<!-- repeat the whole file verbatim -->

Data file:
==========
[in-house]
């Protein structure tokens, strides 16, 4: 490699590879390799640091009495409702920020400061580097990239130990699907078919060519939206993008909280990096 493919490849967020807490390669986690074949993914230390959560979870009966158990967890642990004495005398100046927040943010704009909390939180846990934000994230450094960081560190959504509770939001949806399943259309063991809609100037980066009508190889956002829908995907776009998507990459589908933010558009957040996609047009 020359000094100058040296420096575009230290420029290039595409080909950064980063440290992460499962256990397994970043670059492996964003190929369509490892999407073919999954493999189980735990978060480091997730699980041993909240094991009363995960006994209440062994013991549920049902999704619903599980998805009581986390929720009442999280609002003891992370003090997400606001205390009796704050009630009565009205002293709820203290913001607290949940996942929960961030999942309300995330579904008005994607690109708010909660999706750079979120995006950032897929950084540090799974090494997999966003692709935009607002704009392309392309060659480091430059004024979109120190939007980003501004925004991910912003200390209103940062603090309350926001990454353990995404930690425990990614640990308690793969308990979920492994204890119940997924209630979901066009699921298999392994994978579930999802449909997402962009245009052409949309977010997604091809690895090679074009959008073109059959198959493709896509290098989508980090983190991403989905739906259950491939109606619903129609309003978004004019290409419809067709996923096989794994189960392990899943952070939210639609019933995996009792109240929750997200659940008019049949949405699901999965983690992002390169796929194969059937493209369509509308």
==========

[in-house]
């Protein structure tokens, strides 16, 4: 490699590879390799640091009495409702920020400061580097990239130990699907078919060519939206993008909280990096 493919490849967020807490390669986690074949993914230390959560979870009966158990967890642990004495005398100046927040943010704009909390939180846990934000994230450094960081560190959504509770939001949806399943259309063991809609100037980066009508190889956002829908995907776009998507990459589908933010558009957040996609047009 020359000094100058040296420096575009230290420029290039595409080909950064980063440290992460499962256990397994970043670059492996964003190929369509490892999407073919999954493999189980735990978060480091997730699980041993909240094991009363995960006994209440062994013991549920049902999704619903599980998805009581986390929720009442999280609002003891992370003090997400606001205390009796704050009630009565009205002293709820203290913001607290949940996942929960961030999942309300995330579904008005994607690109708010909660999706750079979120995006950032897929950084540090799974090494997999966003692709935009607002704009392309392309060659480091430059004024979109120190939007980003501004925004991910912003200390209103940062603090309350926001990454353990995404930690425990990614640990308690793969308990979920492994204890119940997924209630979901066009699921298999392994994978579930999802449909997402962009245009052409949309977010997604091809690895090679074009959008073109059959198959493709896509290098989508980090983190991403989905739906259950491939109606619903129609309003978004004019290409419809067709996923096989794994189960392990899943952070939210639609019933995996009792109240929750997200659940008019049949949405699901999965983690992002390169796929194969059937493209369509509308």